Q: Like what niches?
RENSE : Well, I didn’t write about a culturally conflicted woman who is,
let’s say, Asian-American, and entitle the story, “Hot Dogs
and Rice.” I didn’t write about a woman victim of childhood sexual abuse who
returns to her tiny Midwestern home town to find the mysterious reason she
must now run for mayor, and the Nigerian dwarf who helps her.
Q: You’re being facetious?
RENSE : Only somewhat. Books by women about women caught between cultures,
books by women about women dealing with sexual abuse and bizarre backgrounds
are huge, lucrative niche markets, if that isn’t an oxymoron. And by the
way, most readers are women, and most agents are women, and a lot of small
publishers are women. You can check the figures, I don't remember, offhand.
This is just the reality today.
Q: But what's wrong with that? I mean, writing about those subjects?
RENSE : Nothing wrong at all with the subject matter. To the extent that it
squeezes out other subject matter because it is deemed more profitable is
the problem, I think. Would Steinbeck be published today? And then a lot of
fiction just strikes me as goofy. I mean, try reading book flaps of best sellers.
Lily couldn't remember her father and mother, but she remembered
the mysterious man who gave her a pickled herring in 1962. After a fish
dinner in middle age, she suddenly is thrown back into a world long
forgotten, and sets out to rightfully reclaim her title as Duchess of
Lichtenstein. They often
read like parody, like something from The Onion. They're fall-down
Q: But I see that you wrote about a lot of women. . .
RENSE : More than half of the stories in my book are
about women. Including “culturally conflicted” women, and in one case, a
victim of sexual abuse.
Q: Really? That's surprising. Why did you write
RENSE: Why not write about women?
There is so much crass exploitation of women in media, often with the
complete complicity of the women involved, by the way. And this
stereotypical notion in film and TV and literature of the "strong woman"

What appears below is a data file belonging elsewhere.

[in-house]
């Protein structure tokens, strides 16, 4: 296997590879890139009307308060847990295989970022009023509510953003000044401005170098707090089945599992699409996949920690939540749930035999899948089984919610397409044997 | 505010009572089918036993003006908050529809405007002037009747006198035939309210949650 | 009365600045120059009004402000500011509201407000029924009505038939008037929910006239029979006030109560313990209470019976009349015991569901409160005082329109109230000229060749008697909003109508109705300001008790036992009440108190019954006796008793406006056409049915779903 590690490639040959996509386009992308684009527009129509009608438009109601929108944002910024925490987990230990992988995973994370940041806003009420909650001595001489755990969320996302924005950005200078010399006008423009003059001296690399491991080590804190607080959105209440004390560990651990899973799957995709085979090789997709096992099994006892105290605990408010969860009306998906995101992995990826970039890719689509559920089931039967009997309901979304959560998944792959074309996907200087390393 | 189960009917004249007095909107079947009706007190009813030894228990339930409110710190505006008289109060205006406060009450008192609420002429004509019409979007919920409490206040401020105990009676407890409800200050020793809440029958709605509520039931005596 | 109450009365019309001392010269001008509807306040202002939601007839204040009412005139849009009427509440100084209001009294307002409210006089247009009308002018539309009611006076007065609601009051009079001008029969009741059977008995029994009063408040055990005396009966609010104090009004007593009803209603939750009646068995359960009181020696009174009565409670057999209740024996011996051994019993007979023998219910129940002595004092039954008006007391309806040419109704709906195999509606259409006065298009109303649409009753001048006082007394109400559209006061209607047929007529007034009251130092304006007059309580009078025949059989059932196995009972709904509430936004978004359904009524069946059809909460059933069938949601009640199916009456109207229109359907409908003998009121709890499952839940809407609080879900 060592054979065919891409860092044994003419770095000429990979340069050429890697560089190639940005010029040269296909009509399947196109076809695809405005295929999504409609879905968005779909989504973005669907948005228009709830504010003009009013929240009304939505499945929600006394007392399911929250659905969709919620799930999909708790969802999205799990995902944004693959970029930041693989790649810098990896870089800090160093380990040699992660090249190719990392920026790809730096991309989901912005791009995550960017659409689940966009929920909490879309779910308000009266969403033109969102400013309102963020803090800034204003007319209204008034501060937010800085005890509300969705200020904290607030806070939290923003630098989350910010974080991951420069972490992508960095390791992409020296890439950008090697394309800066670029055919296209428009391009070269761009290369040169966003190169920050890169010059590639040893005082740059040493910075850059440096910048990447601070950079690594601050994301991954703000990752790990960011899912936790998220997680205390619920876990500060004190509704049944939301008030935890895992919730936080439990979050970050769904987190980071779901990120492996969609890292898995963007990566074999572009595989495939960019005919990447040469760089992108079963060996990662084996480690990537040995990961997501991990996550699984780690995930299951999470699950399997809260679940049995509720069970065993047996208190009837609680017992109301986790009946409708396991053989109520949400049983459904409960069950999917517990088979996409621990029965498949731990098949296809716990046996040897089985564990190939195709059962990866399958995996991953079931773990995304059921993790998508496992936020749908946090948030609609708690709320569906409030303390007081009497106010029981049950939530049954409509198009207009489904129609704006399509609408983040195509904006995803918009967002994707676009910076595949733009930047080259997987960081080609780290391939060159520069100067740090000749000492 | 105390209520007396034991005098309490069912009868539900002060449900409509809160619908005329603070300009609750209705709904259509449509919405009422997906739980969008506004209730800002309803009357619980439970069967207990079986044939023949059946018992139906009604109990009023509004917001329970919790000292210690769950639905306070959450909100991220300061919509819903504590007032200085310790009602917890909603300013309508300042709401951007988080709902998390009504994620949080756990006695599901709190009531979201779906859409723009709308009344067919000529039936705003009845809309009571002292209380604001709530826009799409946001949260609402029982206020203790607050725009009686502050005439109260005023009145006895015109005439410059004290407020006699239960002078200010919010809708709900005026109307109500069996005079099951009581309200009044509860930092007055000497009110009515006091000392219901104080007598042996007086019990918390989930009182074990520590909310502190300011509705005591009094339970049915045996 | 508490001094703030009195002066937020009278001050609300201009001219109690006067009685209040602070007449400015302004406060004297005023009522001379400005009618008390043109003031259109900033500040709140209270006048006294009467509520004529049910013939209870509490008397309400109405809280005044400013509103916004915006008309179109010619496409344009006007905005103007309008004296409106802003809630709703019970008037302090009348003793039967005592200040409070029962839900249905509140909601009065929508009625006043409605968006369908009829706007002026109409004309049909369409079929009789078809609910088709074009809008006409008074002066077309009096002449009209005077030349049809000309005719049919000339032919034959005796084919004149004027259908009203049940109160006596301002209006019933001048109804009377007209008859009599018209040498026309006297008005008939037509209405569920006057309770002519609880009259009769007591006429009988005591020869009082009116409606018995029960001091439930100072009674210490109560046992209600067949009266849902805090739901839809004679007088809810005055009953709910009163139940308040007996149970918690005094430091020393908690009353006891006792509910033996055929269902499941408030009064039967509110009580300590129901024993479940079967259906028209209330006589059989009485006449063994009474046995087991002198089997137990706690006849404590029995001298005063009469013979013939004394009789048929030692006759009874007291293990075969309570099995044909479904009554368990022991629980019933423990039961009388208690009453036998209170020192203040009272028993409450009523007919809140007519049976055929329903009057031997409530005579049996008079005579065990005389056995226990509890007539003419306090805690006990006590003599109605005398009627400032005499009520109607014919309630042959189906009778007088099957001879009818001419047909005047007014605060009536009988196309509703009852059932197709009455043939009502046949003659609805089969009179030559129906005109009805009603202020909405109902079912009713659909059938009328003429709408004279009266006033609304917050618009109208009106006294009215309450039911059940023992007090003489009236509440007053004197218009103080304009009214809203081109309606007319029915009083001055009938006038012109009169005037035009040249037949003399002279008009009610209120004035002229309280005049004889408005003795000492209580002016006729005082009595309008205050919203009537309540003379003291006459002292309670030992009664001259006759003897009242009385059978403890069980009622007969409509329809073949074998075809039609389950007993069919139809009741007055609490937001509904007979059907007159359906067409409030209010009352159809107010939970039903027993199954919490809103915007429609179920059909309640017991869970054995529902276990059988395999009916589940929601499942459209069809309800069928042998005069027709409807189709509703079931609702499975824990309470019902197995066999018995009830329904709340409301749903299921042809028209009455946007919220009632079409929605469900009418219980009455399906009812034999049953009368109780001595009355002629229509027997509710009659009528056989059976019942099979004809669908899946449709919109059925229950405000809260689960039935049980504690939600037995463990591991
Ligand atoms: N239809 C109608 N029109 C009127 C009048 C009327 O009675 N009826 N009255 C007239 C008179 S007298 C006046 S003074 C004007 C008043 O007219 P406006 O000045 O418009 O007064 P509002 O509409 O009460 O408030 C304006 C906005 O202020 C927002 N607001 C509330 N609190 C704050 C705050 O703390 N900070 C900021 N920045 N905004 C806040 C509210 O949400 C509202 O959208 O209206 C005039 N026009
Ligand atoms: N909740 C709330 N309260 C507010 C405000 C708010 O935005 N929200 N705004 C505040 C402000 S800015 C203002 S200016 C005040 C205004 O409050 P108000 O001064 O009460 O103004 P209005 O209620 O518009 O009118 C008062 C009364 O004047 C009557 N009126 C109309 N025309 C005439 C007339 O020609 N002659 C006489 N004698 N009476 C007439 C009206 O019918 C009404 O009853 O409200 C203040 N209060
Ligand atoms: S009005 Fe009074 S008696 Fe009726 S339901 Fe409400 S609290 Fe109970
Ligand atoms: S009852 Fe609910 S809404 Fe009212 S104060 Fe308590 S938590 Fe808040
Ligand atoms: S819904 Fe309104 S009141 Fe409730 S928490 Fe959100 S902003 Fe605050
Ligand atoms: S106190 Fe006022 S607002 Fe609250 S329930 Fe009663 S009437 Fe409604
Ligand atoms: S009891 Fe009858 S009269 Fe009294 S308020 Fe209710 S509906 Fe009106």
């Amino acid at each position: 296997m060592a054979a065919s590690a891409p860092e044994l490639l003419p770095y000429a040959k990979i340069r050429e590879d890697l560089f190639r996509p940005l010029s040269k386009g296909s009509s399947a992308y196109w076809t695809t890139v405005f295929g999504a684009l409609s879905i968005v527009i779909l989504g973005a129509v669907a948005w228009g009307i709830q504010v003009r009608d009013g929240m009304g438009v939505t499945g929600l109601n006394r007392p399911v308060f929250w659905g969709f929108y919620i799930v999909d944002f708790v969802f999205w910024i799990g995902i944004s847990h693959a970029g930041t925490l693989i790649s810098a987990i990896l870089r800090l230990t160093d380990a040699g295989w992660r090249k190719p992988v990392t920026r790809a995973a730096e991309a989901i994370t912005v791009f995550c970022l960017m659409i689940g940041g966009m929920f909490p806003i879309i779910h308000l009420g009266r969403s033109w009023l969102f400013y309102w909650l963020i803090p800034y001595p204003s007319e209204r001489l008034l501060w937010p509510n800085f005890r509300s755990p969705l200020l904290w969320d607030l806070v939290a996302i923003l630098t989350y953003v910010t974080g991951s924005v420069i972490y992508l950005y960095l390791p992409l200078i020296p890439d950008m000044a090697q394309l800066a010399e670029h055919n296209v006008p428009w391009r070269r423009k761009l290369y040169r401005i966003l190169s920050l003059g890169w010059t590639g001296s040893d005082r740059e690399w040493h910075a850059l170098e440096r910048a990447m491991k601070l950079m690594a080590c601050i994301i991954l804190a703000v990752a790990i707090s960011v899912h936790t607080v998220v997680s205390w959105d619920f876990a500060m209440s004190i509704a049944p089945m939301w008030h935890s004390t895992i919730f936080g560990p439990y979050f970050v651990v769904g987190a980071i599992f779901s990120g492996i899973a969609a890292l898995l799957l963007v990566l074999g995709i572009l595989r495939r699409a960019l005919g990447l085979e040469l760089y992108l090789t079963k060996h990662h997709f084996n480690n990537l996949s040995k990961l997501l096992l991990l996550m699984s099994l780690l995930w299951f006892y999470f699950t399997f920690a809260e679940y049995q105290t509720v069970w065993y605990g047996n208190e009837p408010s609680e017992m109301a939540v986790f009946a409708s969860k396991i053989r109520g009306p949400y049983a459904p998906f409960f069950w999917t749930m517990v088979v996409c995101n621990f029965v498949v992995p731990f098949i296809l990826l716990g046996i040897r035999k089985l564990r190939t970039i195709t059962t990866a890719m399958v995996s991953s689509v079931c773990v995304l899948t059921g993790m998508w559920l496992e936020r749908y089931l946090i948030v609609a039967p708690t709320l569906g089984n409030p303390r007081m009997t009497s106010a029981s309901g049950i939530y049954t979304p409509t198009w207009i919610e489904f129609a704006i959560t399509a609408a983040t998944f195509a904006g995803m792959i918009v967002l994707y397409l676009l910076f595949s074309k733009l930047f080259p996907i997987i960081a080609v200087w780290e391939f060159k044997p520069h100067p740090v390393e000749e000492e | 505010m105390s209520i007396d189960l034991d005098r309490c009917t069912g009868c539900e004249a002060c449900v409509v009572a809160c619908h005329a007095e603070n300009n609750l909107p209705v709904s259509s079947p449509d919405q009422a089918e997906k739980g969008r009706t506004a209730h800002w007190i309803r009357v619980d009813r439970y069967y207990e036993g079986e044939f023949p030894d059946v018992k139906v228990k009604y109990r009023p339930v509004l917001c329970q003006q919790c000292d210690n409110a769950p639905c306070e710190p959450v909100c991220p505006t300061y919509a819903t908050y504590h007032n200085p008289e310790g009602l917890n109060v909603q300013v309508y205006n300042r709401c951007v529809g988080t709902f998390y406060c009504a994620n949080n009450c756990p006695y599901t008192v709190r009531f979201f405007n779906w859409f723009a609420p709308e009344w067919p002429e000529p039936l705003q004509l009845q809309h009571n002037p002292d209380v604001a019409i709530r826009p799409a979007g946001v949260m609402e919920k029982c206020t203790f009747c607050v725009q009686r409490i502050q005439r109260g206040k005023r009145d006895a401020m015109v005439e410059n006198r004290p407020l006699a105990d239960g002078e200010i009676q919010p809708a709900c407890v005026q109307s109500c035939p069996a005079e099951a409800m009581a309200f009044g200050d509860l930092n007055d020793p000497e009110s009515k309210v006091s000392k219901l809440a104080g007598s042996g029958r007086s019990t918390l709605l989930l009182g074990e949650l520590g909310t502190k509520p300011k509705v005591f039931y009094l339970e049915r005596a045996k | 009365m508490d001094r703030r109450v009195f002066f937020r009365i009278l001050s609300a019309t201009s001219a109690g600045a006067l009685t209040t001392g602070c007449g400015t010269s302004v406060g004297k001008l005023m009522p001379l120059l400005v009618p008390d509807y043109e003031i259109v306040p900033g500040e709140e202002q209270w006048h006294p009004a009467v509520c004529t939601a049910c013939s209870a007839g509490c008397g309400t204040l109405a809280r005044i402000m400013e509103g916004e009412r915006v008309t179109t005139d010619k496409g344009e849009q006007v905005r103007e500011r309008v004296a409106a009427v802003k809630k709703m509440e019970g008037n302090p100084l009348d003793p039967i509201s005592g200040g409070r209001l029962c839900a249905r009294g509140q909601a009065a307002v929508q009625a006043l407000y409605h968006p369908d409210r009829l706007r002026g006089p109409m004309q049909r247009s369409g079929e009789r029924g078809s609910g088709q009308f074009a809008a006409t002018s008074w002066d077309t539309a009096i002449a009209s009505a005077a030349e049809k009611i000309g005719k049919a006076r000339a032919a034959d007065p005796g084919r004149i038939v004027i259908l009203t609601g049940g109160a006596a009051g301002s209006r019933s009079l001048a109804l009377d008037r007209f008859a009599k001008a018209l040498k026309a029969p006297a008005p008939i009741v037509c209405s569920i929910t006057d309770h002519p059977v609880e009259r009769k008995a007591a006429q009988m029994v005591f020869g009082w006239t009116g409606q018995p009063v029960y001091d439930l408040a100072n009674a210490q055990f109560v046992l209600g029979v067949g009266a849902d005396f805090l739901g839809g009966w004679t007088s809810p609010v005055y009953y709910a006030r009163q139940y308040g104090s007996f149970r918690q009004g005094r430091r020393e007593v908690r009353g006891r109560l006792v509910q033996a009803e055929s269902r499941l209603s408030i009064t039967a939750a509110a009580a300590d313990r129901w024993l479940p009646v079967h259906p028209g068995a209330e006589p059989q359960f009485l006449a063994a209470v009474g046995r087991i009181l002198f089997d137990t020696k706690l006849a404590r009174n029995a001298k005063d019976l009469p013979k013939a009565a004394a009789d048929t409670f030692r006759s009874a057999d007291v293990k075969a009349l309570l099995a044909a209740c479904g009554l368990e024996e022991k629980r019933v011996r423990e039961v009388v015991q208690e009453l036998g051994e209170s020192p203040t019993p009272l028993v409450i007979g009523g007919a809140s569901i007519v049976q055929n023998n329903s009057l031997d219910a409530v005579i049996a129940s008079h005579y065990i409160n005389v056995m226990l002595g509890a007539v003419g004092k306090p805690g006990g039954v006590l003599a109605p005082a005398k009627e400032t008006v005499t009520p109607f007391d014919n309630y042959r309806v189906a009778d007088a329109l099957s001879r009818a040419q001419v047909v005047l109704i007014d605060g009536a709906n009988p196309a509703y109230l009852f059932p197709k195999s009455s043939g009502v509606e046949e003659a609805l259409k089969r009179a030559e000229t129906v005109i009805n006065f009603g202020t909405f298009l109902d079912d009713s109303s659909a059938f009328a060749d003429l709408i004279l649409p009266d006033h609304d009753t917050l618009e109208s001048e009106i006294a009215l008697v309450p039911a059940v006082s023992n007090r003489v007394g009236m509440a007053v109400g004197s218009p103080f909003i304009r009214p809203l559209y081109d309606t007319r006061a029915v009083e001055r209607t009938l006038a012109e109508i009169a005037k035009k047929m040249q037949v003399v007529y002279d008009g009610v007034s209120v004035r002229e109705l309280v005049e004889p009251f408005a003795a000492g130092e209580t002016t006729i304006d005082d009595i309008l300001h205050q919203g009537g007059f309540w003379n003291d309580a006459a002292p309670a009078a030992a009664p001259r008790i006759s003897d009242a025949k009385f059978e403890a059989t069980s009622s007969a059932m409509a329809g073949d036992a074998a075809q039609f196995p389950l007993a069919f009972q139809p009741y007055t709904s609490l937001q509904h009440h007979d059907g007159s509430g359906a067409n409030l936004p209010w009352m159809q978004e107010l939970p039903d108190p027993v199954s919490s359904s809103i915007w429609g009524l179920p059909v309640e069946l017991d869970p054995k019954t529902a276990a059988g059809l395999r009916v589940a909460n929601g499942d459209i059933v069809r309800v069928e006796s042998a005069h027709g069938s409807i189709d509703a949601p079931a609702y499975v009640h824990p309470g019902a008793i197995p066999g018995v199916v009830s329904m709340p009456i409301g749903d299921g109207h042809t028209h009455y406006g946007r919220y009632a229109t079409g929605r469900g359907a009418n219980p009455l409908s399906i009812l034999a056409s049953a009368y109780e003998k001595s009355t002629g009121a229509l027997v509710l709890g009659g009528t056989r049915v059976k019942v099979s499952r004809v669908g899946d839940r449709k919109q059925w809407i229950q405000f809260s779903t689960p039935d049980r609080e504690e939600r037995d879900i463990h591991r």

usually boils down to a character behaving badly, indulging the same ugly
traits that ugly male characters indulge. I wanted to focus,
at least somewhat, on women of integrity, courage, depth, perseverance,
Q: Some of them are tragic figures---
Q: And some are really heroic, in their ways.
RENSE: I think so.
Q: And some aren't so nice.
RENSE: Just like life!
Q: Why did you stop circulating the manuscript and
RENSE : At some point, you get down off the cross. I’m not one of these people who spends ten years collecting
rejections before finding a publisher. I gave it a shot over the course of a
year or so, thanks to my wonderful friend and de facto agent, Janet Dackow, and that
was enough for me. You know, the way I look at it, I only have x-number of
years to write and publish, and to paraphrase the old beer commercial, I
want to reach for all the gusto I can get. Besides, I have total control
over what I write, and what I publish. I like that.
Q: What, do you dislike
RENSE : No more than I dislike eating live lizards. Theoretically.
Q: (laughing) Why?
RENSE : Well, I’ve had some very good editors. I've had many who were
every bit as incisive, bright, delicate, knowledgeable, and devoid of ego
as, say, Dennis Rodman.
Q: O-kayyyy. What is your writing method?
RENSE : I drive to a place in Gardena called The Tea Station. It’s a Taiwan
joint, and reminds me of Taiwan, where I was fortunate enough to live for a
while. I drink ‘Eight Treasures Chyrsanthemum tea,” which has a low dose of
caffeine, and once it fires me up, I write for four or five hours in the
Q: I meant your writing
method, as in how do you come up with subject matter, form ideas, and so on.
RENSE : Ah. Some stories are based on real events, though changed, extrapolated,
and some are made up.
Q: Can you give an example
RENSE : “The Lost Lid” is based on an actual event. Based on. “Uncle Ice Cream” is
entirely made up except for the bare outline of the central character, who
exists, or existed.
Q: I loved "Uncle Ice
Cream"---those two girlfriends, again, are so sweet!---and I loved “The Lost Lid!”
It was funny, and touching---took you to another world. Where is that
teahouse in England?
RENSE : To quote John Lennon, turn left at Greenland. Or right, I guess.
Q: No, really.
RENSE : I made it up.
Q: You made it up? There was so much detail, you must have visited
some place like it.
RENSE : I wish. I’d like to be there right now. Seems like a good place to
Cordelia Wong-Rogers is a Santa Monica
writer. Her books include "The Marquis Chimps: the Real Story," "Notes My
Bulgarian Nanny Left Me," "Women Who Stood Erect," and "Tomorrow is Another
She lives with her partner, a therapist specializing in parrots who have
outlived their owners, and their two children, Zoe and Chloe.